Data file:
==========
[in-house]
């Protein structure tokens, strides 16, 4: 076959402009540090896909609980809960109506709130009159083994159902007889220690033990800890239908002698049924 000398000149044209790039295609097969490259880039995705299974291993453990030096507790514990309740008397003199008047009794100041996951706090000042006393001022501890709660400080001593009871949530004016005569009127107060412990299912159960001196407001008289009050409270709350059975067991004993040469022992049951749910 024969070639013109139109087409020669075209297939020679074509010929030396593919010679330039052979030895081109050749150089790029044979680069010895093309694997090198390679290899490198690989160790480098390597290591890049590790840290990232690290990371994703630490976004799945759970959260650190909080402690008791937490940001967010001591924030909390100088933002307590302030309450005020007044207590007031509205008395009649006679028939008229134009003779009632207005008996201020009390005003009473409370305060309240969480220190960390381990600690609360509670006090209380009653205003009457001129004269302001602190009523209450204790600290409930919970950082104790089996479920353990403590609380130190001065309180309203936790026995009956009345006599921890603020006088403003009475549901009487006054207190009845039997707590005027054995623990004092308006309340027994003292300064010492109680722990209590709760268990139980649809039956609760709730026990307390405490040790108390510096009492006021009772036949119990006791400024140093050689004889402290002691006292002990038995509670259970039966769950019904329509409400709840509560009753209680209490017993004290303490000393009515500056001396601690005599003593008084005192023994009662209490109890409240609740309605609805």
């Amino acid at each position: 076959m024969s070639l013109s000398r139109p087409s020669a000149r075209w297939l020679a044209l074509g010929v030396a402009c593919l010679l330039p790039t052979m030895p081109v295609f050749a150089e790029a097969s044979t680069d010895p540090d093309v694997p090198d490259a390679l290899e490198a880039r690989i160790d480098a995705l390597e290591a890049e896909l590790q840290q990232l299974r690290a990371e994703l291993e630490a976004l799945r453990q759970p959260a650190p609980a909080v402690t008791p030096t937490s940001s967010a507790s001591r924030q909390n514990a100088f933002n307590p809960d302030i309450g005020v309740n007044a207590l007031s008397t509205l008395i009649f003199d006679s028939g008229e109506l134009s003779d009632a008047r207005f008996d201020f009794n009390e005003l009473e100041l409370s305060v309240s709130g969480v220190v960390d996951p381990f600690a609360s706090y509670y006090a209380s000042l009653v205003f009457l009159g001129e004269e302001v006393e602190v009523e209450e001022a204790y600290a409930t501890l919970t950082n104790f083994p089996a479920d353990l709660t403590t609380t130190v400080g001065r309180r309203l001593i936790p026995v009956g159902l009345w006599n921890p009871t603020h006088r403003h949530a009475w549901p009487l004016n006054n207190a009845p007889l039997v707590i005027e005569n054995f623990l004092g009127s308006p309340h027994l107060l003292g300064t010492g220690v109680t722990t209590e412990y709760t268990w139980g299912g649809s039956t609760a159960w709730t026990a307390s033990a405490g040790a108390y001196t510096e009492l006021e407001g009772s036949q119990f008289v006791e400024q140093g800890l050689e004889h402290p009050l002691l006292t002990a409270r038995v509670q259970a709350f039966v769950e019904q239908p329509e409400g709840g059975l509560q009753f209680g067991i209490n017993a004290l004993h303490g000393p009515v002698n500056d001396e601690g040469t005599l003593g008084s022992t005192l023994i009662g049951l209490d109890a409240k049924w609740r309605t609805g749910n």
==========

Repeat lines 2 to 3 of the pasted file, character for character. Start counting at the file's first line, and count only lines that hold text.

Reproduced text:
């Protein structure tokens, strides 16, 4: 076959402009540090896909609980809960109506709130009159083994159902007889220690033990800890239908002698049924 000398000149044209790039295609097969490259880039995705299974291993453990030096507790514990309740008397003199008047009794100041996951706090000042006393001022501890709660400080001593009871949530004016005569009127107060412990299912159960001196407001008289009050409270709350059975067991004993040469022992049951749910 024969070639013109139109087409020669075209297939020679074509010929030396593919010679330039052979030895081109050749150089790029044979680069010895093309694997090198390679290899490198690989160790480098390597290591890049590790840290990232690290990371994703630490976004799945759970959260650190909080402690008791937490940001967010001591924030909390100088933002307590302030309450005020007044207590007031509205008395009649006679028939008229134009003779009632207005008996201020009390005003009473409370305060309240969480220190960390381990600690609360509670006090209380009653205003009457001129004269302001602190009523209450204790600290409930919970950082104790089996479920353990403590609380130190001065309180309203936790026995009956009345006599921890603020006088403003009475549901009487006054207190009845039997707590005027054995623990004092308006309340027994003292300064010492109680722990209590709760268990139980649809039956609760709730026990307390405490040790108390510096009492006021009772036949119990006791400024140093050689004889402290002691006292002990038995509670259970039966769950019904329509409400709840509560009753209680209490017993004290303490000393009515500056001396601690005599003593008084005192023994009662209490109890409240609740309605609805």
């Amino acid at each position: 076959m024969s070639l013109s000398r139109p087409s020669a000149r075209w297939l020679a044209l074509g010929v030396a402009c593919l010679l330039p790039t052979m030895p081109v295609f050749a150089e790029a097969s044979t680069d010895p540090d093309v694997p090198d490259a390679l290899e490198a880039r690989i160790d480098a995705l390597e290591a890049e896909l590790q840290q990232l299974r690290a990371e994703l291993e630490a976004l799945r453990q759970p959260a650190p609980a909080v402690t008791p030096t937490s940001s967010a507790s001591r924030q909390n514990a100088f933002n307590p809960d302030i309450g005020v309740n007044a207590l007031s008397t509205l008395i009649f003199d006679s028939g008229e109506l134009s003779d009632a008047r207005f008996d201020f009794n009390e005003l009473e100041l409370s305060v309240s709130g969480v220190v960390d996951p381990f600690a609360s706090y509670y006090a209380s000042l009653v205003f009457l009159g001129e004269e302001v006393e602190v009523e209450e001022a204790y600290a409930t501890l919970t950082n104790f083994p089996a479920d353990l709660t403590t609380t130190v400080g001065r309180r309203l001593i936790p026995v009956g159902l009345w006599n921890p009871t603020h006088r403003h949530a009475w549901p009487l004016n006054n207190a009845p007889l039997v707590i005027e005569n054995f623990l004092g009127s308006p309340h027994l107060l003292g300064t010492g220690v109680t722990t209590e412990y709760t268990w139980g299912g649809s039956t609760a159960w709730t026990a307390s033990a405490g040790a108390y001196t510096e009492l006021e407001g009772s036949q119990f008289v006791e400024q140093g800890l050689e004889h402290p009050l002691l006292t002990a409270r038995v509670q259970a709350f039966v769950e019904q239908p329509e409400g709840g059975l509560q009753f209680g067991i209490n017993a004290l004993h303490g000393p009515v002698n500056d001396e601690g040469t005599l003593g008084s022992t005192l023994i009662g049951l209490d109890a409240k049924w609740r309605t609805g749910n």